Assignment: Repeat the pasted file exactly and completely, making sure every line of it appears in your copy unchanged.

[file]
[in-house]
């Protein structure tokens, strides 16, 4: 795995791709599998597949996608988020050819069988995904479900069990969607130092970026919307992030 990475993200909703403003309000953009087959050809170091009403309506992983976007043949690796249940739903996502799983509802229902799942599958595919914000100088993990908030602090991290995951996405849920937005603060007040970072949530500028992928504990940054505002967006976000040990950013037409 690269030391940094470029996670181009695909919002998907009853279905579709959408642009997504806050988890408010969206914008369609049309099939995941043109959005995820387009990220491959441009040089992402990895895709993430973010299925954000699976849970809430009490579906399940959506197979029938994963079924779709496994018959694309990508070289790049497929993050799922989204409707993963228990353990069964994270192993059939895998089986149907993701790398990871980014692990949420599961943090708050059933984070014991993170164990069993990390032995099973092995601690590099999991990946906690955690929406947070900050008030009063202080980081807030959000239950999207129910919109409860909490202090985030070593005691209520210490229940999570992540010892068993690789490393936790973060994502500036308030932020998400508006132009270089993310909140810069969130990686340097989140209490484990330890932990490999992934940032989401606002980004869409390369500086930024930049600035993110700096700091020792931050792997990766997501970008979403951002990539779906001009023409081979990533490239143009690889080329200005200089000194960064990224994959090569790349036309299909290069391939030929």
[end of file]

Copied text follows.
[in-house]
């Protein structure tokens, strides 16, 4: 795995791709599998597949996608988020050819069988995904479900069990969607130092970026919307992030 990475993200909703403003309000953009087959050809170091009403309506992983976007043949690796249940739903996502799983509802229902799942599958595919914000100088993990908030602090991290995951996405849920937005603060007040970072949530500028992928504990940054505002967006976000040990950013037409 690269030391940094470029996670181009695909919002998907009853279905579709959408642009997504806050988890408010969206914008369609049309099939995941043109959005995820387009990220491959441009040089992402990895895709993430973010299925954000699976849970809430009490579906399940959506197979029938994963079924779709496994018959694309990508070289790049497929993050799922989204409707993963228990353990069964994270192993059939895998089986149907993701790398990871980014692990949420599961943090708050059933984070014991993170164990069993990390032995099973092995601690590099999991990946906690955690929406947070900050008030009063202080980081807030959000239950999207129910919109409860909490202090985030070593005691209520210490229940999570992540010892068993690789490393936790973060994502500036308030932020998400508006132009270089993310909140810069969130990686340097989140209490484990330890932990490999992934940032989401606002980004869409390369500086930024930049600035993110700096700091020792931050792997990766997501970008979403951002990539779906001009023409081979990533490239143009690889080329200005200089000194960064990224994959090569790349036309299909290069391939030929």